Three dead in Athens riots as Greek crisis sees euro plummet

Rioters in Greece have put a torch to the European Union's hopes of containing the worst crisis in its history. As the German chancellor openly admitted that the very future of the Union is at stake, stock markets across Europe plunged and the euro fell to new lows against the dollar. Like the anarchists and communists throwing Molotov cocktails in the streets of the Greek capital, investors voted with their feet and took their own form of direct action, dumping European stocks and the single currency itself.

Three people died when a bank went up in flames from a petrol bomb thrown by protesters, as more than 100,000 Greeks took to the streets in Athens and elsewhere to protest against the savage spending cuts and tax rises that have been agreed with the IMF and eurozone states.

"Everyone has the right to protest," the prime minister, George Papandreou, told parliament. "But no one has the right to violence and especially violence that leads to the death of our compatriots."

Despite Mr Papandreou's tough words and his assurances that he can bring the Greek economy into line, it was clear yesterday that the authorities were not in control of Athens – the parliament building itself came under siege. The bodies of the three people who died were found in the wreckage of a Marfin Bank branch, on the route of the march in the city centre. Thick black smoke and shouts of "Thieves! Thieves!" filled the air.

Olli Rehn, the European Commissioner for Economic and Monetary Affairs, warned: "It's absolutely essential to contain the bushfire in Greece so that it will not become a forest fire and a threat to financial stability for the European Union and its economy as a whole."

Berlin, too, is feeling the heat. "This is about nothing less than the future of Europe – and with it the future of Germany in Europe. We are at a fork in the road," Chancellor Merkel declared in an impassioned plea to the Bundestag to approve the Greek rescue package.

The Finnish finance minister, Jyrki Katainen, spoke for many colleagues when he declared: "Our economies are so linked that a risk that problems spread from a country to another is very high." The European Commission predicts a drop of 3 per cent in Greek GDP next year, a dramatic fall.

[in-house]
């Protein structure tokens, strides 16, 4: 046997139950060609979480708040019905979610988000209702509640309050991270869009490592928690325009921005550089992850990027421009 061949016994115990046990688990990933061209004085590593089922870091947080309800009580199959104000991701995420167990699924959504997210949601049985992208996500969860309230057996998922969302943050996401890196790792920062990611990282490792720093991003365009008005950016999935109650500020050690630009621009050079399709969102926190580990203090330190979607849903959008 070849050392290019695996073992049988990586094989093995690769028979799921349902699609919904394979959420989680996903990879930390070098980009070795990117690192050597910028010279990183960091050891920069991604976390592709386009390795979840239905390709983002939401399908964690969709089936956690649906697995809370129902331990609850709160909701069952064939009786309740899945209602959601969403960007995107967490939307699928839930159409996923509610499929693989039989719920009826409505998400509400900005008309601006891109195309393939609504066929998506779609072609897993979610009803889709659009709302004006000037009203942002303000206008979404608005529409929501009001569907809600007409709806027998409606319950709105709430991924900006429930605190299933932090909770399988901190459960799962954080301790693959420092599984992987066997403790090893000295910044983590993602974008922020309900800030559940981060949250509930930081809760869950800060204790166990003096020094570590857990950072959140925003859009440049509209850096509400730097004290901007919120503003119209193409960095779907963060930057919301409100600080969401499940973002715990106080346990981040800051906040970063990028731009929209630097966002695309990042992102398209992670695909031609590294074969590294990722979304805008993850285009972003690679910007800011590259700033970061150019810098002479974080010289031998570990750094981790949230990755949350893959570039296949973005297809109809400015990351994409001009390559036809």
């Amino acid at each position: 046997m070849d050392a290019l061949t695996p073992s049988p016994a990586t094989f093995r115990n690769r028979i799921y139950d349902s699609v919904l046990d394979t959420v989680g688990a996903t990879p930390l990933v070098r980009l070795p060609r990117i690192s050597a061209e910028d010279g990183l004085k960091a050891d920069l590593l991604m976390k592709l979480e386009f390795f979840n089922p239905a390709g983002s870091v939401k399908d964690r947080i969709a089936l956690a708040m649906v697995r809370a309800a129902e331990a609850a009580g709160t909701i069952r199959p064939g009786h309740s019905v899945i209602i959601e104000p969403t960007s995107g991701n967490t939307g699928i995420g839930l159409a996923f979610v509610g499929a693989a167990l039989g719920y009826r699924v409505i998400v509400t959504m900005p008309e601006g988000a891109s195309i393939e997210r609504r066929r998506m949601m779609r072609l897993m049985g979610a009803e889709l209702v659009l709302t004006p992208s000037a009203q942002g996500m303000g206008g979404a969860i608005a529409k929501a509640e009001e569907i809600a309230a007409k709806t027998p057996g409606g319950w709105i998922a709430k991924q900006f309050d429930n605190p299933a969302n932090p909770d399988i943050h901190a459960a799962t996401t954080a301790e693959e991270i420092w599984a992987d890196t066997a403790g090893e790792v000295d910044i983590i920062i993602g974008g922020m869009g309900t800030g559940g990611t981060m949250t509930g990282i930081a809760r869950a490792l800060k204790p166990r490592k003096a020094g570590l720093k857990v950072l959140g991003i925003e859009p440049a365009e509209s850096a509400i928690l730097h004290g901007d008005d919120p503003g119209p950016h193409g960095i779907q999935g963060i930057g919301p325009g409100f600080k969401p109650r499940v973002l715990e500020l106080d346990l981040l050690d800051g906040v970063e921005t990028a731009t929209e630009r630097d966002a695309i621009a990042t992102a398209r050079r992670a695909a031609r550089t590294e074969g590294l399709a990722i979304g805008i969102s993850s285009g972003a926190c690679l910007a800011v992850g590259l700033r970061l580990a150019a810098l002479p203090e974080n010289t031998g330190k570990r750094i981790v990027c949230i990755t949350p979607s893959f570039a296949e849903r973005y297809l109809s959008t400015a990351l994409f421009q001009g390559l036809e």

Demonstrators attempted to break through a riot police cordon guarding parliament, and chased the ceremonial guards away from the Tomb of the Unknown Soldier in front of the building. Mr Papandreou said on Sunday that Greek public workers would have to accept cuts in salaries and pensions and that VAT would rise again.

It has enraged the population, already violently resentful. Thessaloniki and other centres also saw protests, and workers staged a 24-hour general strike that grounded all flights to and from Greece, shut down ports, schools and government services and left hospitals working with emergency staff only. The Acropolis and all other ancient sites were closed, and even journalists suspended television and radio news broadcasts.

The fear among investors is that the violence might lead to political failure and the unravelling of the financial deal to save Greece from bankruptcy. Should Greece default on her debt – inevitable unless she receives extensive funding from the IMF and Germany – the "contagion" that has so far been kept under control would engulf the other weak members of the eurozone. Portugal is widely thought to be the next candidate for speculative attack. Yesterday, Moody's credit rating agency did not help matters by putting the highly indebted country on review for a "very likely" downgrade.

When that happened, the euro promptly fell to a fresh one-year low against the American dollar and the FTSE-100 index of leading shares in London slumped by almost two per cent. Stock markets across Europe were similarly shocked at the speed with which confidence in the weaker eurozone members is evaporating. Greece alone will cost €110bn (£94bn) to support over the next three years, and Germany is expected to contribute €22.3bn and France €16.3bn.

Not even the resources of Germany, and possibly the IMF, would be able to rescue a succession of states that followed Greece towards bankruptcy, including Portugal, Ireland, Spain and Italy. And political resistance in Germany to such commitments, were they ever to be contemplated, might prevent future efforts to stabilise the eurozone. In that circumstance, the break-up of the single-currency area, barely a decade after its foundation, becomes a very real possibility.